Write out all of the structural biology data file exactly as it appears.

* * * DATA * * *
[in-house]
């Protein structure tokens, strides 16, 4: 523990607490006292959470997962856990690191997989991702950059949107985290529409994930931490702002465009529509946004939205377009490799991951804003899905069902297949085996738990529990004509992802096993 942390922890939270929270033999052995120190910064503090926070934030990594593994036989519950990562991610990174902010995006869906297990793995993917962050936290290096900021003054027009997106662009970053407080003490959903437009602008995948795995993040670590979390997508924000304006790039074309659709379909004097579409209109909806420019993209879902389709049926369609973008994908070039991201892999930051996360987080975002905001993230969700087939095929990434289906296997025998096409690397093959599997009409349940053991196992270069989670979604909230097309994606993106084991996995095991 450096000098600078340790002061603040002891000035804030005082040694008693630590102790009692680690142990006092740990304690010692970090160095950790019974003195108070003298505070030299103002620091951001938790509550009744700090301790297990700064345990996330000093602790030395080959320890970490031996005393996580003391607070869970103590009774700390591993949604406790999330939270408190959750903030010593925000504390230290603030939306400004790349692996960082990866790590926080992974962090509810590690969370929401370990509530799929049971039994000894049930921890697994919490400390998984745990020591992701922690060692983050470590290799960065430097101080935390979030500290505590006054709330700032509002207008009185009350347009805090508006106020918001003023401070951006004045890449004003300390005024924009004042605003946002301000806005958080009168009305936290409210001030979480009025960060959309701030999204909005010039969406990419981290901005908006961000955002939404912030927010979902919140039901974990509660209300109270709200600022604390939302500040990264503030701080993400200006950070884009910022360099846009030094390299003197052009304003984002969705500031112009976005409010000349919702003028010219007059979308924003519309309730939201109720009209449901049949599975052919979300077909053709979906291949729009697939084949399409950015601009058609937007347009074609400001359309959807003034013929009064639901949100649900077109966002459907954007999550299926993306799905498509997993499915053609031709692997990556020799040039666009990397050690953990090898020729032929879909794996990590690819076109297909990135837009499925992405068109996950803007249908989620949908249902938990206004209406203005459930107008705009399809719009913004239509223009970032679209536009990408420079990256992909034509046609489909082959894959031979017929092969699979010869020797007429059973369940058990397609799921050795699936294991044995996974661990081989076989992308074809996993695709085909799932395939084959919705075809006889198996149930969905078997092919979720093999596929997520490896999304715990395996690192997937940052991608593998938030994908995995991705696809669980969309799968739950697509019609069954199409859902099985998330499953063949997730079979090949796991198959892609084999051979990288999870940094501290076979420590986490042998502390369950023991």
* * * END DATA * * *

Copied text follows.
[in-house]
């Protein structure tokens, strides 16, 4: 523990607490006292959470997962856990690191997989991702950059949107985290529409994930931490702002465009529509946004939205377009490799991951804003899905069902297949085996738990529990004509992802096993 942390922890939270929270033999052995120190910064503090926070934030990594593994036989519950990562991610990174902010995006869906297990793995993917962050936290290096900021003054027009997106662009970053407080003490959903437009602008995948795995993040670590979390997508924000304006790039074309659709379909004097579409209109909806420019993209879902389709049926369609973008994908070039991201892999930051996360987080975002905001993230969700087939095929990434289906296997025998096409690397093959599997009409349940053991196992270069989670979604909230097309994606993106084991996995095991 450096000098600078340790002061603040002891000035804030005082040694008693630590102790009692680690142990006092740990304690010692970090160095950790019974003195108070003298505070030299103002620091951001938790509550009744700090301790297990700064345990996330000093602790030395080959320890970490031996005393996580003391607070869970103590009774700390591993949604406790999330939270408190959750903030010593925000504390230290603030939306400004790349692996960082990866790590926080992974962090509810590690969370929401370990509530799929049971039994000894049930921890697994919490400390998984745990020591992701922690060692983050470590290799960065430097101080935390979030500290505590006054709330700032509002207008009185009350347009805090508006106020918001003023401070951006004045890449004003300390005024924009004042605003946002301000806005958080009168009305936290409210001030979480009025960060959309701030999204909005010039969406990419981290901005908006961000955002939404912030927010979902919140039901974990509660209300109270709200600022604390939302500040990264503030701080993400200006950070884009910022360099846009030094390299003197052009304003984002969705500031112009976005409010000349919702003028010219007059979308924003519309309730939201109720009209449901049949599975052919979300077909053709979906291949729009697939084949399409950015601009058609937007347009074609400001359309959807003034013929009064639901949100649900077109966002459907954007999550299926993306799905498509997993499915053609031709692997990556020799040039666009990397050690953990090898020729032929879909794996990590690819076109297909990135837009499925992405068109996950803007249908989620949908249902938990206004209406203005459930107008705009399809719009913004239509223009970032679209536009990408420079990256992909034509046609489909082959894959031979017929092969699979010869020797007429059973369940058990397609799921050795699936294991044995996974661990081989076989992308074809996993695709085909799932395939084959919705075809006889198996149930969905078997092919979720093999596929997520490896999304715990395996690192997937940052991608593998938030994908995995991705696809669980969309799968739950697509019609069954199409859902099985998330499953063949997730079979090949796991198959892609084999051979990288999870940094501290076979420590986490042998502390369950023991």